There are few products on the modern photographic shop shelves that will strike fear into the hearts of evil-doers. Mind you, there's a couple of new cameras that will cause you to blench and hold your wallet tighter, but that is not quite the same thing.  Here is a genuine Super-Hero product.No, it's not that brand of cameras. I said Super-Hero. I'm talking about the ME FotoA35W monopod.It works through the normal day as a mild-mannered camera support for a major newspaper - but when danger threatens Metropolis or Gotham City or Attadale and Superman, Batman, and Wonder Woman are all off on vacation the terrified citizens can call on ME Foto Man to protect them - because he has one of these monopods.The secret is not in the leg of the monopod - that is a five-part aluminium tube with heavy twist locks and rubberised grips. Extends out to 1.5 metres at the longest to support a heavy camera and lens close to the eye. The secret is in the solid-metal knob at the top.Collapse the smallest tube into...

"Well, I'm heading out east of Eucla in the car. Now it hasn't been serviced since I bought it four years ago and I'm gonna be all by myself out there but I'm sure nothing can possibly go wrong and my vacation will be perfect and I won't be disappointed at all. "Yeah. Sure. Said no-one ever...

When indeed. A question that might puzzle the ages - it certainly has received the attention of the manufacturers. Some of their answers are worth looking at.We all know what a standard soft box looks like - we get the medium size square ones when we buy an Elinchrom D-Lite 4 or D-Lite 2 kit. Four metal rods, a funny-shaped ring, a black fabric pyramid , and a diffuser screen for the front. Clap it together and it does the soft-box look beautifully.Big ones from this same manufacturer can come in octagonal, rectangular, or narrow strip configuration - the all have their own characteristics and they are all needed for certain classes of photography. You can even get generic ones from other makers that will fit the Elinchrom and some of them have umbrella-like self erection. Great for travelling with it.Really huge ones are also made, but photographers contemplating putting these together need a will of iron, muscles of steel, and the language of a stoker on a bucket dredge. Once erected, they provide a buttery-soft light but when they...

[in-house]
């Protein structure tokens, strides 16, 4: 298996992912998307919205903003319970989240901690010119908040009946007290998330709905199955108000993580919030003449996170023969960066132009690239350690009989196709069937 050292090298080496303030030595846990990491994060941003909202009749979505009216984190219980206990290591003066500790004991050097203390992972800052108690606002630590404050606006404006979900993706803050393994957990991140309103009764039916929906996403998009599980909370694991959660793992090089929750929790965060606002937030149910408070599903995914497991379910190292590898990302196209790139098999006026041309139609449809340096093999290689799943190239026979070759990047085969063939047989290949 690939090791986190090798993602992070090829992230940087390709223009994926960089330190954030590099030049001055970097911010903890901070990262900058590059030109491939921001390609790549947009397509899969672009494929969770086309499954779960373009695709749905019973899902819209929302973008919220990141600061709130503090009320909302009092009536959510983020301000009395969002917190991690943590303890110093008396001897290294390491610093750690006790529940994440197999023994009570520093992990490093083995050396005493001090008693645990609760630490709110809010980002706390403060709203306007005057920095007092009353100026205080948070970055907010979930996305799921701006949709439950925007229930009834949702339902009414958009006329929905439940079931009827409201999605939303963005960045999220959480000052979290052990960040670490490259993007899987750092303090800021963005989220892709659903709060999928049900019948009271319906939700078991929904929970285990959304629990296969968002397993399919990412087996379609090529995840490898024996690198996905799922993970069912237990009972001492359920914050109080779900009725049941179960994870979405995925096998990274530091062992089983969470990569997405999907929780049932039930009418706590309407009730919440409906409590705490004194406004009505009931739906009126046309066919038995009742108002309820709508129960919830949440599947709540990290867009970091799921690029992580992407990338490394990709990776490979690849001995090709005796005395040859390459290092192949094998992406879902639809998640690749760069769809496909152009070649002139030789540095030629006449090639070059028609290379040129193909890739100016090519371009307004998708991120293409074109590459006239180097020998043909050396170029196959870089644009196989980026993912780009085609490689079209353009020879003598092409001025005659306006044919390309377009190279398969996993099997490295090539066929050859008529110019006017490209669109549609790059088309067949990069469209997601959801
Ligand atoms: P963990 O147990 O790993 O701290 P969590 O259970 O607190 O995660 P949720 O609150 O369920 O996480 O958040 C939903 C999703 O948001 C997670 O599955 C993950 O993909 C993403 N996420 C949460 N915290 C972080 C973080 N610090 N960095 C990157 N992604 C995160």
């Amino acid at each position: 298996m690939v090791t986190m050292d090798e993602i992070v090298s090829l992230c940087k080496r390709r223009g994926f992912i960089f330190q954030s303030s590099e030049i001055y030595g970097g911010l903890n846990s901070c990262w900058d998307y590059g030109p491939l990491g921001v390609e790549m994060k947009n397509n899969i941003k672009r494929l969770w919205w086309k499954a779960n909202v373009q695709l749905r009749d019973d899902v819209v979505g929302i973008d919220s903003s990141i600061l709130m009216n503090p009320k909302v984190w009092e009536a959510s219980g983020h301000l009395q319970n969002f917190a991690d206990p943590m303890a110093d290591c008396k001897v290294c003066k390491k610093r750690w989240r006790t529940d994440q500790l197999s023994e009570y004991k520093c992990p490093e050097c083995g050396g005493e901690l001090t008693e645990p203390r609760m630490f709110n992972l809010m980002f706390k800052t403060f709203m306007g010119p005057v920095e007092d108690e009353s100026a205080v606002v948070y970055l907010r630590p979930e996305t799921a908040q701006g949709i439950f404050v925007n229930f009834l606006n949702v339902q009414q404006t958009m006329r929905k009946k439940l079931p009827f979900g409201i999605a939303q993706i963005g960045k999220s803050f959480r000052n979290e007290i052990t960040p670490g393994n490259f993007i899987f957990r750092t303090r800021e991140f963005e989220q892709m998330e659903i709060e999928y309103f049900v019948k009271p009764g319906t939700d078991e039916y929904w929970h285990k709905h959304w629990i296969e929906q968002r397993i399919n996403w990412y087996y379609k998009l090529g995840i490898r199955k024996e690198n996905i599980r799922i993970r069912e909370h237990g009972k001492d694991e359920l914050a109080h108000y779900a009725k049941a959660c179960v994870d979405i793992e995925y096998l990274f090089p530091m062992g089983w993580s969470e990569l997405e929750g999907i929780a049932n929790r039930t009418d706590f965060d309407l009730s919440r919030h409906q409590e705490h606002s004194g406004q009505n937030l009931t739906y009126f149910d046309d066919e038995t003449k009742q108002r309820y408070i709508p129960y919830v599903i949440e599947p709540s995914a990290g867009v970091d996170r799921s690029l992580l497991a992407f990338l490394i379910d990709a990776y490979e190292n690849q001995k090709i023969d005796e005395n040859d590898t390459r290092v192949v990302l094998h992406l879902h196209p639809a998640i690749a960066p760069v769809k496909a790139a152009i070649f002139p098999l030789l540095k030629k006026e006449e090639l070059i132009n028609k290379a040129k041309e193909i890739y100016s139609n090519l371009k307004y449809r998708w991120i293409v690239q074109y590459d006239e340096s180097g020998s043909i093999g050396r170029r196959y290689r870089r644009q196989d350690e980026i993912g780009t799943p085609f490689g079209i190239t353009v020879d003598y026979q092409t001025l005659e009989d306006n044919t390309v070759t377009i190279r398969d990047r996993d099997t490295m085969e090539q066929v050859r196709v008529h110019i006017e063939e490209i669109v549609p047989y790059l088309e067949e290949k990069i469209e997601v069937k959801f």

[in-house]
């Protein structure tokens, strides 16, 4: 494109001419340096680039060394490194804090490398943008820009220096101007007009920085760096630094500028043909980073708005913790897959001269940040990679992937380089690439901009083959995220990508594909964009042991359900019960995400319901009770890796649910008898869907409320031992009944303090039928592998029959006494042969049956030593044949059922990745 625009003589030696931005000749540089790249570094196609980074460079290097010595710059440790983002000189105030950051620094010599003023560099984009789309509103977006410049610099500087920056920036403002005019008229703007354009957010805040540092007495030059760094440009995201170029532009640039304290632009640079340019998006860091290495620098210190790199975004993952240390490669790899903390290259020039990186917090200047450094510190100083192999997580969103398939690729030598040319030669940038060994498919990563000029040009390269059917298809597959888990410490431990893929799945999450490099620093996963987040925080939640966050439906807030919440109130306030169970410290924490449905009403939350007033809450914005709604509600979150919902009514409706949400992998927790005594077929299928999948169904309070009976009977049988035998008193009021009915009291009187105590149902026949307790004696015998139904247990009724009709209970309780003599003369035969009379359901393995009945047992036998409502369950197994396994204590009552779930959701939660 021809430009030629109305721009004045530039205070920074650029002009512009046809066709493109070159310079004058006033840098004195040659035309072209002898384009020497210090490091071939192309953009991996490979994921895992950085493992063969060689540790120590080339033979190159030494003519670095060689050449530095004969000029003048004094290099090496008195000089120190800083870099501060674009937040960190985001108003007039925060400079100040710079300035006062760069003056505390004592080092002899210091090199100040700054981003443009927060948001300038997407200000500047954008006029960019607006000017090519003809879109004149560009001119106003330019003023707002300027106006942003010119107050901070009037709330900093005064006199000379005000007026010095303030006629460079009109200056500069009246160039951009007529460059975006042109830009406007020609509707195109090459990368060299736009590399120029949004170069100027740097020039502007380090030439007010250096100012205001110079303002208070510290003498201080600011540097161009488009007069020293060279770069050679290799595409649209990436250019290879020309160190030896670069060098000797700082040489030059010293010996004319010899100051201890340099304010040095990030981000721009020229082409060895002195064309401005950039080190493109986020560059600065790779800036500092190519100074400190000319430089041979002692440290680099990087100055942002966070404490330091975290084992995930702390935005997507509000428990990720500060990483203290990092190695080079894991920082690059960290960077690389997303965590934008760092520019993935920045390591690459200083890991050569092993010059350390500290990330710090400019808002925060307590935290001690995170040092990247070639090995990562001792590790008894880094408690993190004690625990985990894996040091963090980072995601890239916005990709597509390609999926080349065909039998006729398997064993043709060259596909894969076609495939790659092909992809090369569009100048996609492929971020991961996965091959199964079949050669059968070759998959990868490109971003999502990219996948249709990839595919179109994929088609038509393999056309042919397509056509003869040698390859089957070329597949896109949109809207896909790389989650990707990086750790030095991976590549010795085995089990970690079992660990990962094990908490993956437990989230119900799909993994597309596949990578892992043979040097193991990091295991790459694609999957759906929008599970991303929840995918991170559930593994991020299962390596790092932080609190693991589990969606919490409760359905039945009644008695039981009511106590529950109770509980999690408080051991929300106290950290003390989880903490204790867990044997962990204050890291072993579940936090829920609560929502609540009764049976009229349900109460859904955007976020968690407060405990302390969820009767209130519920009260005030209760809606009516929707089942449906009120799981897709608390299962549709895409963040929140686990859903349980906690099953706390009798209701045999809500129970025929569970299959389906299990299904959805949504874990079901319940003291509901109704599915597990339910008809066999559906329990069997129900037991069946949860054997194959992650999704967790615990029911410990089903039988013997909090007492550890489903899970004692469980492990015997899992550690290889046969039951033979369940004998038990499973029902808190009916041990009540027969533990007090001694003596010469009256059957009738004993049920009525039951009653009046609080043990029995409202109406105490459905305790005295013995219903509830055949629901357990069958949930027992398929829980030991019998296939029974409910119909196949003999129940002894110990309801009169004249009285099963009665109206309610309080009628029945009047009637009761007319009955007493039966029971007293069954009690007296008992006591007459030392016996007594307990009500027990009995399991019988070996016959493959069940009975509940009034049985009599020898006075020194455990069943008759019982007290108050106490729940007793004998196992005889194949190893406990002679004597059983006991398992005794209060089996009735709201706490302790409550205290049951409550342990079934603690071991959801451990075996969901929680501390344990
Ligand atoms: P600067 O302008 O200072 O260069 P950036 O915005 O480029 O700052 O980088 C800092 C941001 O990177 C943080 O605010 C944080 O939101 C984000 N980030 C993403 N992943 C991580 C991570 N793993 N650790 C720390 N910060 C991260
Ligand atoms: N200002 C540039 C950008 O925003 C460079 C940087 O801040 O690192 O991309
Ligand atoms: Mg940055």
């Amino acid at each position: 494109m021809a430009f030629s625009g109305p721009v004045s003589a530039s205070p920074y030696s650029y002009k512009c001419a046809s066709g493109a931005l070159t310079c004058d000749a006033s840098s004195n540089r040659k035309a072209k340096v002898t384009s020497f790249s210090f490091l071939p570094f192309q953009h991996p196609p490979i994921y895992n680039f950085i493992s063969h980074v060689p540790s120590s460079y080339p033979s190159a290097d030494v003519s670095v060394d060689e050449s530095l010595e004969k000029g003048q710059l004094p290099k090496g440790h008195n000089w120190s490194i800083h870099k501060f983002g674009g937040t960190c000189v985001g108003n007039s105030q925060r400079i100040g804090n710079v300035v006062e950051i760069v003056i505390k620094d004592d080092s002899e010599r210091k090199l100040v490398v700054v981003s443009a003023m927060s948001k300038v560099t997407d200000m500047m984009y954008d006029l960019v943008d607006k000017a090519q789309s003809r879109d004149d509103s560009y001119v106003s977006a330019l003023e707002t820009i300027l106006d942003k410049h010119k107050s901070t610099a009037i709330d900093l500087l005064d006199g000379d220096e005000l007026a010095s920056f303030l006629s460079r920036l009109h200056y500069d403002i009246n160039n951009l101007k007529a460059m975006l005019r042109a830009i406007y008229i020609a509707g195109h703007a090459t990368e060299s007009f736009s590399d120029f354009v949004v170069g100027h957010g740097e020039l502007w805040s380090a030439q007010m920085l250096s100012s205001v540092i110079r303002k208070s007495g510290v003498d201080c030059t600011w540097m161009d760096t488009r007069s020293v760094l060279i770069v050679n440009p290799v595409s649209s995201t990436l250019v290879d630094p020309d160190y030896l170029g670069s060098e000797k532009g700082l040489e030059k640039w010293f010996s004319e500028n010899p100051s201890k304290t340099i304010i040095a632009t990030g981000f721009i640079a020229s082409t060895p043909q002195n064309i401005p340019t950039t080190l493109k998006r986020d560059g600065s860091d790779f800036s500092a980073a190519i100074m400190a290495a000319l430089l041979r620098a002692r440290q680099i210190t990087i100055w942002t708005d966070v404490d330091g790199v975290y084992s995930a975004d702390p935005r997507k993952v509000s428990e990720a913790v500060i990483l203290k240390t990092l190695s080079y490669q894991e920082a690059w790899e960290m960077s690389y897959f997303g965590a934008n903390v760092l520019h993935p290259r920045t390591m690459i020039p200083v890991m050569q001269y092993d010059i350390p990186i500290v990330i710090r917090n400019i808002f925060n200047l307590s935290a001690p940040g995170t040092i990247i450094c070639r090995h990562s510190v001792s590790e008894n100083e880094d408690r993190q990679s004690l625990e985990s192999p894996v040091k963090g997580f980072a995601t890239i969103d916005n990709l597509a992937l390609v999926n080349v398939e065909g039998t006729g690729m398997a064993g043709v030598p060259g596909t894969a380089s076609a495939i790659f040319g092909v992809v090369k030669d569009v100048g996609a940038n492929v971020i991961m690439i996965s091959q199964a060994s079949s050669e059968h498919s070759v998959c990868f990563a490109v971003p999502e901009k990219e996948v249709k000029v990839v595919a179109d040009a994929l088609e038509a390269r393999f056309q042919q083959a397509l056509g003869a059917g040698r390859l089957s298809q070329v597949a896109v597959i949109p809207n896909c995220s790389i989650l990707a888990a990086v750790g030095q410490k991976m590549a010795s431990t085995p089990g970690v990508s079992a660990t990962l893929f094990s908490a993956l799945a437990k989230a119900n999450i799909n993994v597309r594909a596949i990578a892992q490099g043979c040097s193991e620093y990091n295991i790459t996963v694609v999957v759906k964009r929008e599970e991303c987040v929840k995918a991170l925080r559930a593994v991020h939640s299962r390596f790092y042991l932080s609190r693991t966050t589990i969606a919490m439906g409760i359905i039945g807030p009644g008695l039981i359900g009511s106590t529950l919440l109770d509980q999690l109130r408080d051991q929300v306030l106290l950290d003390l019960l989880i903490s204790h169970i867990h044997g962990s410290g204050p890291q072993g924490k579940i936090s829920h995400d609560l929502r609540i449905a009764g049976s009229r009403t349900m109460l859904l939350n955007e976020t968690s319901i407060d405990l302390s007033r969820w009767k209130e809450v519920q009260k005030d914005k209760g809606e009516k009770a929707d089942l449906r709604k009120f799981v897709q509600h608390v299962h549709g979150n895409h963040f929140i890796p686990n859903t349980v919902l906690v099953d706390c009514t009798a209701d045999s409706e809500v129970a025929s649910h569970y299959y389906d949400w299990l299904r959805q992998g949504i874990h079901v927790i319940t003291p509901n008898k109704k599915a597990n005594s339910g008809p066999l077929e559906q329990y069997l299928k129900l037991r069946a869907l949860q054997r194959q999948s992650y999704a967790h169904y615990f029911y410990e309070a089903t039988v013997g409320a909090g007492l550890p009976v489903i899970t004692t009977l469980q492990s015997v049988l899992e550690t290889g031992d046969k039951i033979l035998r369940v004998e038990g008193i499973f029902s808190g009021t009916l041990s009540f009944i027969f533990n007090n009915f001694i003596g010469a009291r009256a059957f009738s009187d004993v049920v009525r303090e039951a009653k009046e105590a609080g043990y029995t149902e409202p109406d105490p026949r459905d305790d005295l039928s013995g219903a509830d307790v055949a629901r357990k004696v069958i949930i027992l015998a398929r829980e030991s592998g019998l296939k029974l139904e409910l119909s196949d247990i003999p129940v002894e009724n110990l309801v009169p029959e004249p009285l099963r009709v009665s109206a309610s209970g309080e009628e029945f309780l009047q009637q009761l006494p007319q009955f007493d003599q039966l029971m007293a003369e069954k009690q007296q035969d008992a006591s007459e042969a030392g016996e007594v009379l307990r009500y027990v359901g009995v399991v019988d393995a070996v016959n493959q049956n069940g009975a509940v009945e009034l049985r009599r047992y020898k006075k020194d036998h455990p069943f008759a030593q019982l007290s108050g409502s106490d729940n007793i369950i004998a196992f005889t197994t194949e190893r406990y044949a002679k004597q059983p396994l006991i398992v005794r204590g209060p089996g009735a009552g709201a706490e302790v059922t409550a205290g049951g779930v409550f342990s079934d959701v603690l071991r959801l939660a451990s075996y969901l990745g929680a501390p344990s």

Nearly all the flashes I own are TTL except for the ones that are not. And fortunately the ones that are can be switched back to manual control.This may puzzle the newcomer to the sport - after all the Nikon, Pentax, Canon, Olympus, Fujifilm, Sony, and Leica people all make a great deal of telling us that their various flashes are TTL - indeed in most cases this mode is the default one when you switch the speed light on. There are lots of occasions upon which it is exactly the right thing to do and many people can rely upon it to give them what they want.One of the joys, in fact, of demonstrating a modern Nikon or Canon flash to a first-time flash buyer is to put an SB700 or 430EXII onto their camera, glance at it to see that it is set to Auto or Program, TTL and AF, and then just point the thing at them and rip off half a dozen portraits right there. The TTL balances whatever the shop lights are doing and nearly...

You are also in the happy position of not knowing the wrong thing to do. Provided you are not engaged in defusing sea mines you may have some leeway in experimentation. A lot of photography is like this.Case in point: in the dear days of dinosaurs, Elvis, and Plus X film, 125 ASA was the giddy limit for sensitivity in photo emulsions - at least in the sort of films that they sold in the local drugstore and that I could afford. I was new to the sport and dutifully exposed the Plus X at exactly this meter setting ( and took a careful meter reading for each and every exposure - even when neither the light nor the subject ever changed...